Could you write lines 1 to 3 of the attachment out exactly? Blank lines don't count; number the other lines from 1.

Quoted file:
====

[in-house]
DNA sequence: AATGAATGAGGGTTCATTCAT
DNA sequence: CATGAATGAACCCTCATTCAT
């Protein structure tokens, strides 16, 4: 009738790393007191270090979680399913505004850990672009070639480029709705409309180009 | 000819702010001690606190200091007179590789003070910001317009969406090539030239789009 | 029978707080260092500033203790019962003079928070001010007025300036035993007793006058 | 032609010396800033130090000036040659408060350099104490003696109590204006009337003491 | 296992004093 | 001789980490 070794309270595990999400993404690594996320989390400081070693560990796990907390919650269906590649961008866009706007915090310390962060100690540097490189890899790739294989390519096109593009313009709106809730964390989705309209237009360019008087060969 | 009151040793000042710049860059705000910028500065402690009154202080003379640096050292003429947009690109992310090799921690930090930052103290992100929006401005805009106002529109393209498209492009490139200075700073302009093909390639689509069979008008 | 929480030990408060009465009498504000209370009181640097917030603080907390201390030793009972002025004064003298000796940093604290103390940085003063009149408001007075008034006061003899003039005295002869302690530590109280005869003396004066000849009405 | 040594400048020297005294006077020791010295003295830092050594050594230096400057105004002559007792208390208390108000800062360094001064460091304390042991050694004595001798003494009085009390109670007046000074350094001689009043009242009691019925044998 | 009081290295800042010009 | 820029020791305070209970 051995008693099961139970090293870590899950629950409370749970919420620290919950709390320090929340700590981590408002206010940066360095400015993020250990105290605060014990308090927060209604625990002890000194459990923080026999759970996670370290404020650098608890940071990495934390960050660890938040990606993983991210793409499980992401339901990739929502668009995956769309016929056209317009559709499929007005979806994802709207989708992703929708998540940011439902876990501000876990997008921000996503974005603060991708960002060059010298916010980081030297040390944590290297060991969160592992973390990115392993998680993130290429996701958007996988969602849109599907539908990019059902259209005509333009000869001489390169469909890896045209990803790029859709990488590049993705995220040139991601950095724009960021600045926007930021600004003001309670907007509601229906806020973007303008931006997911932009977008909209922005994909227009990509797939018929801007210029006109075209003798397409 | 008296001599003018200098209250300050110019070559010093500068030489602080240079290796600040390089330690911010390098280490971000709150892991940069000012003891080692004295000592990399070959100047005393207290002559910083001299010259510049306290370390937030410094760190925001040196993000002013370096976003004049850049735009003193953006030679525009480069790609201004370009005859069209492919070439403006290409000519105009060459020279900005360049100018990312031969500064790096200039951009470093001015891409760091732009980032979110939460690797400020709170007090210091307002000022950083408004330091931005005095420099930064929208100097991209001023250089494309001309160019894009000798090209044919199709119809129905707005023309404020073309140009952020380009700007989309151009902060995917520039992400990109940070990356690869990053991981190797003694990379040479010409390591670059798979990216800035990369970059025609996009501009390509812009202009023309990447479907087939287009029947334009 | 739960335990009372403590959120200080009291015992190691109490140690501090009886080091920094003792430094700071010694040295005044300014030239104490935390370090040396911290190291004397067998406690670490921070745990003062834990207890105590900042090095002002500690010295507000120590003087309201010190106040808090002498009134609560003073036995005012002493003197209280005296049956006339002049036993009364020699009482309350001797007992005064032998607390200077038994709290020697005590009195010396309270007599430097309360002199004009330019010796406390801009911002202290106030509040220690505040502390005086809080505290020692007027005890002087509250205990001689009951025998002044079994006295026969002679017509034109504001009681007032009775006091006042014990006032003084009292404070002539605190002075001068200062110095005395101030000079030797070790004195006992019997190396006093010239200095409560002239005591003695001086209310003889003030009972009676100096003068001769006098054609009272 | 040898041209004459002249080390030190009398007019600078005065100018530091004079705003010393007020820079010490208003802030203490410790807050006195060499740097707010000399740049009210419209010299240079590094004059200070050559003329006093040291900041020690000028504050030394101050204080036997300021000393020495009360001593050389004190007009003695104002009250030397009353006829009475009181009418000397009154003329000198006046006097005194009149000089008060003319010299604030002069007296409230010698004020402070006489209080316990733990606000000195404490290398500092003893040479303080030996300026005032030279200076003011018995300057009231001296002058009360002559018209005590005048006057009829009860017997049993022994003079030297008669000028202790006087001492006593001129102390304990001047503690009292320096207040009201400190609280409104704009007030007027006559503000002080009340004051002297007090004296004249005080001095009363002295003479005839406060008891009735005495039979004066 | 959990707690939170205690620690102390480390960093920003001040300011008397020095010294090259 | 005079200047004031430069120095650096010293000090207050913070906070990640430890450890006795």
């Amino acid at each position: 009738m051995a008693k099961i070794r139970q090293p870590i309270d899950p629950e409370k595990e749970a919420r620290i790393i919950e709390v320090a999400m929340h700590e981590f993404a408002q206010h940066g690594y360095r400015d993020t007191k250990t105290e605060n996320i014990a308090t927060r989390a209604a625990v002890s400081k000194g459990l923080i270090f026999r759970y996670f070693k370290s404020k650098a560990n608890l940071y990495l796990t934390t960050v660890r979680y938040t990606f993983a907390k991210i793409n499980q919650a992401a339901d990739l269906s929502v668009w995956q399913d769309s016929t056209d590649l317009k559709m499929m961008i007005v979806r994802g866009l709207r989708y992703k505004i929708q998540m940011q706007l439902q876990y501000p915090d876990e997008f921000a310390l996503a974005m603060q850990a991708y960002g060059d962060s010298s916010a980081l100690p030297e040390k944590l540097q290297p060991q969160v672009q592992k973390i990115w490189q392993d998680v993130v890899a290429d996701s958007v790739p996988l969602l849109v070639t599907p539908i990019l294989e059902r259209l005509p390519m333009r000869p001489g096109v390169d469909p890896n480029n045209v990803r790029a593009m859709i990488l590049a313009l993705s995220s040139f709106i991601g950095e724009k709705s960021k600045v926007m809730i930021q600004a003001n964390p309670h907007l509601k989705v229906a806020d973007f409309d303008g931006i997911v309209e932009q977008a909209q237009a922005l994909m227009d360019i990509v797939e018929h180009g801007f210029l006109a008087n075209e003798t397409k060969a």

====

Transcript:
[in-house]
DNA sequence: AATGAATGAGGGTTCATTCAT
DNA sequence: CATGAATGAACCCTCATTCAT